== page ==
(11) Kidner, 62: "On the specific issue of suffering, the basic mistake of these comforters is still with us wherever Christians make projections from their axioms about God, or from their doctrine of redemption, to the effect that the perfect health of the redeemed, here and now, must be what God intends. Like Job's comforters, those who argue in this way are deciding for themselves what God must surely think and do. Further, but unlike their predecessors, they are gripped by the 'now' of God's promises, to the exclusion of the 'not yet' .Had they ministered to Job, they would have seen his plight not necessarily as a punishment or (with Elihu) an education, but rather as a consequence of drifting somewhat from the Lord and from the full enjoyment of saving health. It would be a situation to be remedied by faith. Yet Job's sufferings were in fact brought on him not by any lapse of faith but by his very blamelessness; and their long duration was serving heaven's own secret purposes, including the completion of the test and the exhausting of the human arguments. This is not to say that his case should be seen as they key to all others, or even to any others: simply that it lifts one corner of a curtain beyond which, at any time, there will lie factors of which we have no inkling."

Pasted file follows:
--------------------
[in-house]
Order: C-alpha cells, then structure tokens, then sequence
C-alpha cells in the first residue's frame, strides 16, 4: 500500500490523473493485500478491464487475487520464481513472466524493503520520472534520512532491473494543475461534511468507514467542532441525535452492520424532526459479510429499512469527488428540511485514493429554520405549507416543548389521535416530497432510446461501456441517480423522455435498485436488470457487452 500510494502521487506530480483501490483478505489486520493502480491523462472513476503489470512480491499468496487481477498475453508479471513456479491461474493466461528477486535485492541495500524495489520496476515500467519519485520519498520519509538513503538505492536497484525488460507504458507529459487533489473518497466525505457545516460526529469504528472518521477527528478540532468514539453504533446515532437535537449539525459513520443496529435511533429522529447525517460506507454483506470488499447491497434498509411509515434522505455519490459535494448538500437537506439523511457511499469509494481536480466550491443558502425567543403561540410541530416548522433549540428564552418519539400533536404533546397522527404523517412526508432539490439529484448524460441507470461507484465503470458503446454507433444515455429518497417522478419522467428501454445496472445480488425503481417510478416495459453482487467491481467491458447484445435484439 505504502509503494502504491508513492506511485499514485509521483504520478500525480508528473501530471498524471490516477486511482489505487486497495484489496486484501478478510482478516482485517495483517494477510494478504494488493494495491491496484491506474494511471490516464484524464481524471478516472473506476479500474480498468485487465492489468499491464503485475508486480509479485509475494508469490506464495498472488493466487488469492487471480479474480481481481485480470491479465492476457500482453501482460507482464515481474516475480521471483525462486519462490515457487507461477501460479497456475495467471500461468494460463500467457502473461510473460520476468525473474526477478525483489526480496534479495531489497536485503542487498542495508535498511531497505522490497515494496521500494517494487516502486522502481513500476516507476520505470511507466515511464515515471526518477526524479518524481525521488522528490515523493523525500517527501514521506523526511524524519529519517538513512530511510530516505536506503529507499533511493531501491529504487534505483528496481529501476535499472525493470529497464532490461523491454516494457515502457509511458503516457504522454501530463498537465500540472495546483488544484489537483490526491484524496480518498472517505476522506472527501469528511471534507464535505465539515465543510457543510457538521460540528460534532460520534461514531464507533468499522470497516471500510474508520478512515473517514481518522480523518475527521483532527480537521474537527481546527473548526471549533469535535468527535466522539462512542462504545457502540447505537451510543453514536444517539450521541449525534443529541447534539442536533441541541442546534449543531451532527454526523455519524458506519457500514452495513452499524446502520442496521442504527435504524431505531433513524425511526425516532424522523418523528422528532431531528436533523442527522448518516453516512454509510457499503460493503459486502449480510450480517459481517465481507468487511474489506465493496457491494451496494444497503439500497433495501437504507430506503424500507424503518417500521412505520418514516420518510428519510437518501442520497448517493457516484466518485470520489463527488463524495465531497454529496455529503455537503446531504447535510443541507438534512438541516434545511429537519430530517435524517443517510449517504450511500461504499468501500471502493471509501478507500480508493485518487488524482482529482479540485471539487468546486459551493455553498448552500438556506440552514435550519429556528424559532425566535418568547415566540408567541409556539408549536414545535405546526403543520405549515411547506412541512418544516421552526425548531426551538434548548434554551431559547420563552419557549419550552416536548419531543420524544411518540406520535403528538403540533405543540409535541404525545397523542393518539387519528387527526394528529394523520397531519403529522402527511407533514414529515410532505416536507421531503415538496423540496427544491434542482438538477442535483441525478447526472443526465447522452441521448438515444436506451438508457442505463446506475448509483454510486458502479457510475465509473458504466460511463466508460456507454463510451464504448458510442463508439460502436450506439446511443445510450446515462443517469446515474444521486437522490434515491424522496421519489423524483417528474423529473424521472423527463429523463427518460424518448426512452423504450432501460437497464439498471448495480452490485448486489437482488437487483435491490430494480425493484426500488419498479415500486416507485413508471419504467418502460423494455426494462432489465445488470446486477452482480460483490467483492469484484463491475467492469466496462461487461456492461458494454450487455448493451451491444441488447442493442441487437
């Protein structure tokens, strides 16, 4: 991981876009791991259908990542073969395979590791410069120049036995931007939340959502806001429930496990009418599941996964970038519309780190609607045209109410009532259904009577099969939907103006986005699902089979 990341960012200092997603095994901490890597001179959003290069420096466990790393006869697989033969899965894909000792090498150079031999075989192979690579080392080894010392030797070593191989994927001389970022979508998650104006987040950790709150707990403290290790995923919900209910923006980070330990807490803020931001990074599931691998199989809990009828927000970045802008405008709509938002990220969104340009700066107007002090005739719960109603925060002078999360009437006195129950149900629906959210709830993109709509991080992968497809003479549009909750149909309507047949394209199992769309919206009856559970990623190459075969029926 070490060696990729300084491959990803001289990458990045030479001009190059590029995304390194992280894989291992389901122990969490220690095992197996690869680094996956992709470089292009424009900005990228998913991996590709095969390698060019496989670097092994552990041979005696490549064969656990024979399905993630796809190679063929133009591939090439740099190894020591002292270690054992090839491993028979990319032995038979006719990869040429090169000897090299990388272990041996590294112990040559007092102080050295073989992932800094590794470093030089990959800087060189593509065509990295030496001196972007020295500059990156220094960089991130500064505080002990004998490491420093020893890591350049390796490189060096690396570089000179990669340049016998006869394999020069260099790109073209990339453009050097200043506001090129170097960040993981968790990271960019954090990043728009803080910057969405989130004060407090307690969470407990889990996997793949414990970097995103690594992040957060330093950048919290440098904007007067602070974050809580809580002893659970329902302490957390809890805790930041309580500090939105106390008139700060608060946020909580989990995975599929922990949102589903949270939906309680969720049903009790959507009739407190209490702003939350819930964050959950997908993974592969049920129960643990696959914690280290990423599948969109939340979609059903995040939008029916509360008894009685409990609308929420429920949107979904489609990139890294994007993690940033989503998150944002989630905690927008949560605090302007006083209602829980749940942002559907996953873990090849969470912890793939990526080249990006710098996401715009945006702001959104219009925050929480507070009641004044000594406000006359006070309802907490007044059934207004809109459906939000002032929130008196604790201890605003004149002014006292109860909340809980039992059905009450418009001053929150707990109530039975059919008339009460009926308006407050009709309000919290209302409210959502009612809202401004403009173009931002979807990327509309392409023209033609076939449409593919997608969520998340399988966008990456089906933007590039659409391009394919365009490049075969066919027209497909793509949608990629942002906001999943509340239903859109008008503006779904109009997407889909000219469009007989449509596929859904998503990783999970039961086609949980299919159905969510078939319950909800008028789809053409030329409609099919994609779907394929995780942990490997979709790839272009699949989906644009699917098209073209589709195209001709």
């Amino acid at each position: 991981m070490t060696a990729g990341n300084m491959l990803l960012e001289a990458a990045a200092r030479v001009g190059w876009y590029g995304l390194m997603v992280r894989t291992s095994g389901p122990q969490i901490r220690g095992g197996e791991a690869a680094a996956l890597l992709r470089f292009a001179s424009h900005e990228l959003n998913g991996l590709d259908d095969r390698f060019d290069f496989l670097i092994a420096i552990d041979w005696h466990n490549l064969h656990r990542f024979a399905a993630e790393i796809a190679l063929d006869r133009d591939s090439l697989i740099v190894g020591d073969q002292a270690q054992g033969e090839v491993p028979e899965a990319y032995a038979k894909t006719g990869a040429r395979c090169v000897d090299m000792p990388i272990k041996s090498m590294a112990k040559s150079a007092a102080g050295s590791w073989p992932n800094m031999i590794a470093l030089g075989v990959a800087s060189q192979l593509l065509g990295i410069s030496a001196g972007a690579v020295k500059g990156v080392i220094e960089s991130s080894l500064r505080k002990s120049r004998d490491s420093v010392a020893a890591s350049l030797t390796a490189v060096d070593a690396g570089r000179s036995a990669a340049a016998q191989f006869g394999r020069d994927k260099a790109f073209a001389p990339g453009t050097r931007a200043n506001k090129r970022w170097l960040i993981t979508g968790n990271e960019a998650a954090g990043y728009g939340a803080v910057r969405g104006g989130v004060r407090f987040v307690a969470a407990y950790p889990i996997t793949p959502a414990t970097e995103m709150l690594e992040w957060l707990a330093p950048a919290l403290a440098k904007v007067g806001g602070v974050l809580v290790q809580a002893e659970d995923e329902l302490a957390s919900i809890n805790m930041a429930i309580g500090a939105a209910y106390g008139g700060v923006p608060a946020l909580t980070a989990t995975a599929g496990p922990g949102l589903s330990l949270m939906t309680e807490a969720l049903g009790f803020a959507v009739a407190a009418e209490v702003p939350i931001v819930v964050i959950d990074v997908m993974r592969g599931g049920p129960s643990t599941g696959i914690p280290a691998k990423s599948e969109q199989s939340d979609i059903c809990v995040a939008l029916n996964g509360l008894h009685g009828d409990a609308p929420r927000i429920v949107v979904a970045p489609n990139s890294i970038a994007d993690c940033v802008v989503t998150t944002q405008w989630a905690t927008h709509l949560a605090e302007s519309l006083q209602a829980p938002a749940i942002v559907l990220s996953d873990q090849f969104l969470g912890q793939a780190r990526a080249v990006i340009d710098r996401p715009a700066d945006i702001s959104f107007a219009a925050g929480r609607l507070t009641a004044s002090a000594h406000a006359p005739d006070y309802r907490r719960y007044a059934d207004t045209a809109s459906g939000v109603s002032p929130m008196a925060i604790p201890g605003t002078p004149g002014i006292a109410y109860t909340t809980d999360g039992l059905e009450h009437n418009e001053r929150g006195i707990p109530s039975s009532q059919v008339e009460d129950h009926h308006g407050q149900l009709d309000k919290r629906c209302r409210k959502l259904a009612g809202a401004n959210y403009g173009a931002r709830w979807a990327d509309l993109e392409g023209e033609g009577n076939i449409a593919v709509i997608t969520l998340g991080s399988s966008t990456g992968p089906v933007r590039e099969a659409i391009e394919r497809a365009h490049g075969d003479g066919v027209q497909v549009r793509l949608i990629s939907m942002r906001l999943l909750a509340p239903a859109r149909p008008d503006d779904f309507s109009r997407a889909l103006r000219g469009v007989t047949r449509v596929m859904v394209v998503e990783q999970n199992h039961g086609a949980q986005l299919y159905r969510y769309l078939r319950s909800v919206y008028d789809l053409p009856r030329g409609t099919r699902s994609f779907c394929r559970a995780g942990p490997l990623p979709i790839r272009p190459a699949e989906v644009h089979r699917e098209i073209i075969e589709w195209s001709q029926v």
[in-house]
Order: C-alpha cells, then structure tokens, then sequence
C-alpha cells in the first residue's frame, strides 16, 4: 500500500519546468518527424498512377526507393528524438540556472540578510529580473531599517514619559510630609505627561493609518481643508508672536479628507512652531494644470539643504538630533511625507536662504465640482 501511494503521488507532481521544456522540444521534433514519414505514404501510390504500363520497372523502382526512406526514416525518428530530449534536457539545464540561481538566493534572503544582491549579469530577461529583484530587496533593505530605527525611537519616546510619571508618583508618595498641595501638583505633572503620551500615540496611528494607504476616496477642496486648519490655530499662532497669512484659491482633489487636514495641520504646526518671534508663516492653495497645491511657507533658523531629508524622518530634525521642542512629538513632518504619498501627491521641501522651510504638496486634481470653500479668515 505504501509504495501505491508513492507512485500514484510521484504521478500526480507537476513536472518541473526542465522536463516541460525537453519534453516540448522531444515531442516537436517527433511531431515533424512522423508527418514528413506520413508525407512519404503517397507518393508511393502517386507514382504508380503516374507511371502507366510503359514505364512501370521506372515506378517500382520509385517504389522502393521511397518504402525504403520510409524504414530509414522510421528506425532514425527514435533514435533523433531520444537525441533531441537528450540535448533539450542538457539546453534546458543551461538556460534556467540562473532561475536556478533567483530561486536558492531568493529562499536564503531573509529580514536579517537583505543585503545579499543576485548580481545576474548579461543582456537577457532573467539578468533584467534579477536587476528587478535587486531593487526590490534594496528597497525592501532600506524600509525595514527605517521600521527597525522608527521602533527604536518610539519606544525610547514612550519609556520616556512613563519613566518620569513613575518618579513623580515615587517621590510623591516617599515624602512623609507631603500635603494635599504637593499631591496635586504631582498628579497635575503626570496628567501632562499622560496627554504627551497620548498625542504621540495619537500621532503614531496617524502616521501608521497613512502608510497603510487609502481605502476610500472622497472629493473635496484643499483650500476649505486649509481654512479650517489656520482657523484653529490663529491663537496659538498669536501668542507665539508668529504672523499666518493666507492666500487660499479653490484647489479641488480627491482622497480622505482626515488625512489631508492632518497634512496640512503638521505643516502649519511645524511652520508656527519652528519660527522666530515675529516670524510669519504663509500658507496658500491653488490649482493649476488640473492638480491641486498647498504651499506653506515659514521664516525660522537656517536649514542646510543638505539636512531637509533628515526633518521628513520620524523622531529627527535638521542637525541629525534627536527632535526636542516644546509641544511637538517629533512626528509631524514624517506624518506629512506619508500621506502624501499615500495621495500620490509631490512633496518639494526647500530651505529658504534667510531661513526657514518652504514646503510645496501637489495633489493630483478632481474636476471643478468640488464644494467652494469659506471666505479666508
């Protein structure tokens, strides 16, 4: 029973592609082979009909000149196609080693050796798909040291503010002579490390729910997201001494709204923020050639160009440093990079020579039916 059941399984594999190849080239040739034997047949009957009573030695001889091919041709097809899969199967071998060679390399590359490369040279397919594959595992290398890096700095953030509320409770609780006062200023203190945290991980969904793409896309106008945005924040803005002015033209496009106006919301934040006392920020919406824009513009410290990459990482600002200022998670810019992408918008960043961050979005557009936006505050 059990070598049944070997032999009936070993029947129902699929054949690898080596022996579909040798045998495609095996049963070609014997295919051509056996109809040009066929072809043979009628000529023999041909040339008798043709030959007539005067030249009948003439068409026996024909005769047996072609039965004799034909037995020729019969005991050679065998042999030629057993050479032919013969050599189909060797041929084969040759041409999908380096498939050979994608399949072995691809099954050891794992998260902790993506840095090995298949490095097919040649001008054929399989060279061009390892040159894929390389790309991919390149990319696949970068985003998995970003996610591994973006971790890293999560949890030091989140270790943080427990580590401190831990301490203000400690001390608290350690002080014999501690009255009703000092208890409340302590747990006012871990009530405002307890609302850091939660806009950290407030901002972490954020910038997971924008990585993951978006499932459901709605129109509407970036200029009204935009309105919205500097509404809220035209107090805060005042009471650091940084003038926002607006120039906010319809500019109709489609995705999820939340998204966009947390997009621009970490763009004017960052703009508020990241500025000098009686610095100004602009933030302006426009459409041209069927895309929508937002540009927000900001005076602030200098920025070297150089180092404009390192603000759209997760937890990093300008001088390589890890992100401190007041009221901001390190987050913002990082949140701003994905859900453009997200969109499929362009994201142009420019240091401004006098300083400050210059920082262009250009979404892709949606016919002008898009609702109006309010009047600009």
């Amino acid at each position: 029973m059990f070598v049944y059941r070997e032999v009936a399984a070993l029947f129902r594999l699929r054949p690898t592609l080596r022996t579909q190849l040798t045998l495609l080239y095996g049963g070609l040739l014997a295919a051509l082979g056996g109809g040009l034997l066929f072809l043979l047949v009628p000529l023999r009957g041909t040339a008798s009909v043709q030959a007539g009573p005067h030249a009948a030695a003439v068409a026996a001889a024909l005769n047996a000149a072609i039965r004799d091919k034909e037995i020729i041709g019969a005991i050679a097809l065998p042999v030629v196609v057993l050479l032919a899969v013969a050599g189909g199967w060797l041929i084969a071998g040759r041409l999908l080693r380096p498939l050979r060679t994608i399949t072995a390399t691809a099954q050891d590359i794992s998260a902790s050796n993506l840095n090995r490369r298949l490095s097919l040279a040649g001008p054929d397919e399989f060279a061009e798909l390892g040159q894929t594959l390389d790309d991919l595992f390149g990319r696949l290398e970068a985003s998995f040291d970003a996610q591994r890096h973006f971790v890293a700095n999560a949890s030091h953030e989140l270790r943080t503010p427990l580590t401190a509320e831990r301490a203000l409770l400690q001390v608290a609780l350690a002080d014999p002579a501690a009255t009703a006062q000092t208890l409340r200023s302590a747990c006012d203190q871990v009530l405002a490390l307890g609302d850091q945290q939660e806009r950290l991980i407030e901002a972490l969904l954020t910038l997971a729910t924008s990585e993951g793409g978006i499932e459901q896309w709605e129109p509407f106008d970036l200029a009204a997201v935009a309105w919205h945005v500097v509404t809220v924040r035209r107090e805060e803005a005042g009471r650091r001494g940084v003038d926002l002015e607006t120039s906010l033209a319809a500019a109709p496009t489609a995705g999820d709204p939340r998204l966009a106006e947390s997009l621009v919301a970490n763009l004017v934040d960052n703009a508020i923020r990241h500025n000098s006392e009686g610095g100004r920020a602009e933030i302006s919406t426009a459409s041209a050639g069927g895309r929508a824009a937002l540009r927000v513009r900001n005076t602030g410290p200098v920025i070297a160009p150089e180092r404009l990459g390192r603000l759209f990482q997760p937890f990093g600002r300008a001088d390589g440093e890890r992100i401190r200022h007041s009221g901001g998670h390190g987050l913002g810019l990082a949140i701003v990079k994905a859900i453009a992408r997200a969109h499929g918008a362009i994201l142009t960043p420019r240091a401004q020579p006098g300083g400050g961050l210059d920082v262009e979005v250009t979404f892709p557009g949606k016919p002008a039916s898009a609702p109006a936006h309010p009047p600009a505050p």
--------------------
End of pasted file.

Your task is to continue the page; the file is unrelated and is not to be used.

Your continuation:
(12) Fee & Stuart, 212-215.

(13) Dennis F. Kinlaw, "Song of Songs," F.E. Gaebelein, gen. ed. The Expositor's Bible Commentary, Vol. 5. (Grand Rapids: Zondervan, 1991), 1205-1207.

(14) Kinlaw, 1203: "There are problems. however, in accepting the Song of Songs as an allegory.

First, nothing in the text indicates that the intention of the author was to allegorize. There is an ingenuousness in style and content that belies the artfulness essential to good allegory. The text includes no clues that the author had any allegorical intent. The result is that the meanings in the text, if taken to allegory, are left to the imagination of every interpreter.

Second, the people, places, and experiences recorded seem to be real, not literary devices. The uses of names like, Solomon, Jerusalem, Lebanon, En Gedi, Tirzah, and others do not have the ring of metaphor about them. There is little here akin to a work like Pilgrim's Progress.

A third reality is that this little book does not have the narrative character - viz., the clear progressive story-line - that we usually expect in allegory.

The result of the use of the allegorical approach is that the Song of Songs has become to an unusual degree a field for fertile imaginations. There have been few or no hermeneutical controls. The boundaries of interpretation have tended to be as wide as the creative fancies of the scholars.

(15) Fee & Stuart, 229.

(16) Fee & Stuart, 226-230.